H.J. Res. 61, Hire More Heroes Act of 2015

H.J.Res. 61

Hire More Heroes Act of 2015

Committee
Ways and Means

Date
July 27, 2015 (114th Congress, 1st Session)

Staff Contact
John Huston

Floor Situation

On Monday, July 27, 2015, the House will consider H.J. Res. 61, the Hire More Heroes Act of 2015, under suspension of the rules.  The joint resolution was introduced on July 23, 2015, by Rep. Rodney Davis (R-IL) and was referred to the Committee on Ways and Means, and in addition, to the Committee on the Budget.  This legislation is nearly identical to H.R. 22, which passed the House by a vote of 412 to 0 on January 6, 2015

Bill Summary

H.J. Res. 61 amends the Internal Revenue Code of 1986 to permit an employer, when determining whether it must provide health care coverage to its employees under the Patient Protection and Affordable Care Act (PPACA), to exclude employees who have coverage under a health care program administered by the Department of Defense (DOD).  This includes TRICARE or coverage provided by the Department of Veterans Affairs (VA).

Background

The PPACA imposed an “employer mandate,” on employers that requires all businesses with more than 50 full-time or full-time equivalent employees (defined as those who work more than 30 hours per week) to provide employer-sponsored health insurance.  When an employer hires a 50th full-time employee, businesses not in compliance are subject to a $2,000 noncompliance penalty for each employee beyond the 30th they hire, in addition to the salary and benefits they must provide to their employees.[1]  However, under current law, veterans who already receive health insurance through the VA or TRICARE would still be counted toward the employer mandate.  This legislation exempts these veterans from being included in this count.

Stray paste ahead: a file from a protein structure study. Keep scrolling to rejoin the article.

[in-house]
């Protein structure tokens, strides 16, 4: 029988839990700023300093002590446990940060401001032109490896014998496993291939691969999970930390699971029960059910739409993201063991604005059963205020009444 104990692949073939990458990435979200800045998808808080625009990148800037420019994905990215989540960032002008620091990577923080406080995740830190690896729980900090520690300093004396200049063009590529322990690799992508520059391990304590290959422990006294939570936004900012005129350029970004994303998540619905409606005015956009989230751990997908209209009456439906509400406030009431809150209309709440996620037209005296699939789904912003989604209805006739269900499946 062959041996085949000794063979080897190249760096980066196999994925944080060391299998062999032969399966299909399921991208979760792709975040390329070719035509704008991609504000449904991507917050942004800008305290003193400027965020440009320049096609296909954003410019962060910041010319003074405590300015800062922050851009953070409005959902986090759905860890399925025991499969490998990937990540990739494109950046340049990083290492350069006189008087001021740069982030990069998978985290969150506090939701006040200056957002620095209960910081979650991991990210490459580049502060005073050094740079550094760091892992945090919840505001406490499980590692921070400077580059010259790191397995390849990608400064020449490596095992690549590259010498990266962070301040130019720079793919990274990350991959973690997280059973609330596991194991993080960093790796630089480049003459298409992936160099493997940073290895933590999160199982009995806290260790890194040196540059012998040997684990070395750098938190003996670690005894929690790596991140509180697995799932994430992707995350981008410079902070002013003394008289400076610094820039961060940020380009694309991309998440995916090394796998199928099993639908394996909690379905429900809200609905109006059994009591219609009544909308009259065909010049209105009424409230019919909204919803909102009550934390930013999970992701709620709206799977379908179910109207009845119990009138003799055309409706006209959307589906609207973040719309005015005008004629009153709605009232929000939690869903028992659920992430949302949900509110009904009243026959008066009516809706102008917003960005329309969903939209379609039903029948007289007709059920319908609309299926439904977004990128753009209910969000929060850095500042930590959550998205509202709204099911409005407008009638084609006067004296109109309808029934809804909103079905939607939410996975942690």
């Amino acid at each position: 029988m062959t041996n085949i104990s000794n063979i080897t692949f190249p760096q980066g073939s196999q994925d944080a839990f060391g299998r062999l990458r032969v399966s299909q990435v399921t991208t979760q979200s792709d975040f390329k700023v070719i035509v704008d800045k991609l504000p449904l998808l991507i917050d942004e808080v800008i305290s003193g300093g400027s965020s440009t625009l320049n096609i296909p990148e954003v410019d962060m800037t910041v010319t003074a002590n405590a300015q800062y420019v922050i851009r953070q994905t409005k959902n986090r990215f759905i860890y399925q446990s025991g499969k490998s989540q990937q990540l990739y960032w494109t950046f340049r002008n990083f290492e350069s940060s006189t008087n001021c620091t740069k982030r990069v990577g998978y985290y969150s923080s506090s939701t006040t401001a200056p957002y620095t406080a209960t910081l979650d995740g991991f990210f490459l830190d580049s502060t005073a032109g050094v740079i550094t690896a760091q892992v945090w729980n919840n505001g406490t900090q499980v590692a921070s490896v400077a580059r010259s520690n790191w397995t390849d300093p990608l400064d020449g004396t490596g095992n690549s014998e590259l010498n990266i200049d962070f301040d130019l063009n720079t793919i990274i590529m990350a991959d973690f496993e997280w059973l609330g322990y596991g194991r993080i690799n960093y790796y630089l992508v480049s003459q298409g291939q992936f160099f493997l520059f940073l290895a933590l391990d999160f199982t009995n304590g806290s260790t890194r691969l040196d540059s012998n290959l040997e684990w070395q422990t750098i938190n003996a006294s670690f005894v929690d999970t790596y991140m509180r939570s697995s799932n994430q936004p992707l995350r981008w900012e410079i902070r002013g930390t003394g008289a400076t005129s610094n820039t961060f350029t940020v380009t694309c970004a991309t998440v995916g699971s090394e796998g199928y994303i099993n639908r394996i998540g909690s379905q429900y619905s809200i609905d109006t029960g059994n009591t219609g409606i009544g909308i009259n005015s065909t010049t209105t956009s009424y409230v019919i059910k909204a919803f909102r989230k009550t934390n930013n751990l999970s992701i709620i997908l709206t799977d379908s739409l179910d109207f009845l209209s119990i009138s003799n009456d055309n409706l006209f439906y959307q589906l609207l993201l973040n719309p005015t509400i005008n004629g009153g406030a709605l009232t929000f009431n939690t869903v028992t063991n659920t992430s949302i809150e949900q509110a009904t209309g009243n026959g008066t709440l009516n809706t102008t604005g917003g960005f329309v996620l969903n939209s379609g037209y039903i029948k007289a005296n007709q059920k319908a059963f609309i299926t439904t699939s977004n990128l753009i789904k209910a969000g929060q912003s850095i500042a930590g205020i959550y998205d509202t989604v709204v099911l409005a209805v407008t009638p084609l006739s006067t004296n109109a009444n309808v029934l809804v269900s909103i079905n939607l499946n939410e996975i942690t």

According to the bill sponsor, “The Hire More Heroes Act is a jobs bill that will not only encourage the hiring of veterans but will also allow businesses to expand and grow our economy without being penalized … We know offering health care is costly for small businesses and the employer mandate in ObamaCare has forced many to delay hiring, cut hours and in some cases reduce their payroll at a time when our economy is struggling to recover. So, it only makes sense to exempt veterans receiving health care through the VA from ObamaCare’s employer mandate since they are clearly covered elsewhere and do not need employer-provided insurance.”[2]

The joint resolution is nearly identical to H.R. 22, which passed the House by a vote of 412 to 0 on January 6, 2015.  The House also passed a similar version of this legislation in the 113th Congress by a vote of 406 to 1. The Senate did not act on the House-passed bill.

_______________
[1] See Energy and Commerce, Majority Staff report, “Obamacare vs. Jobs,” March 12, 2013.
[2] See Press Release—“Rep. Davis: House Overwhelmingly Approves Hire More Heroes Act,” March 11, 2014.

Cost

A Congressional Budget Office (CBO) cost estimate is currently unavailable.  However, CBO and the Joint Committee on Taxation (JCT) previously estimated that H.R. 22, which is substantively similar to this resolution, would reduce revenues, and thereby increase budget deficits, by $858 million over the 2015 to 2025 period.

Additional Information

For questions or further information please contact John Huston with the House Republican Policy Committee by email or at 6-5539.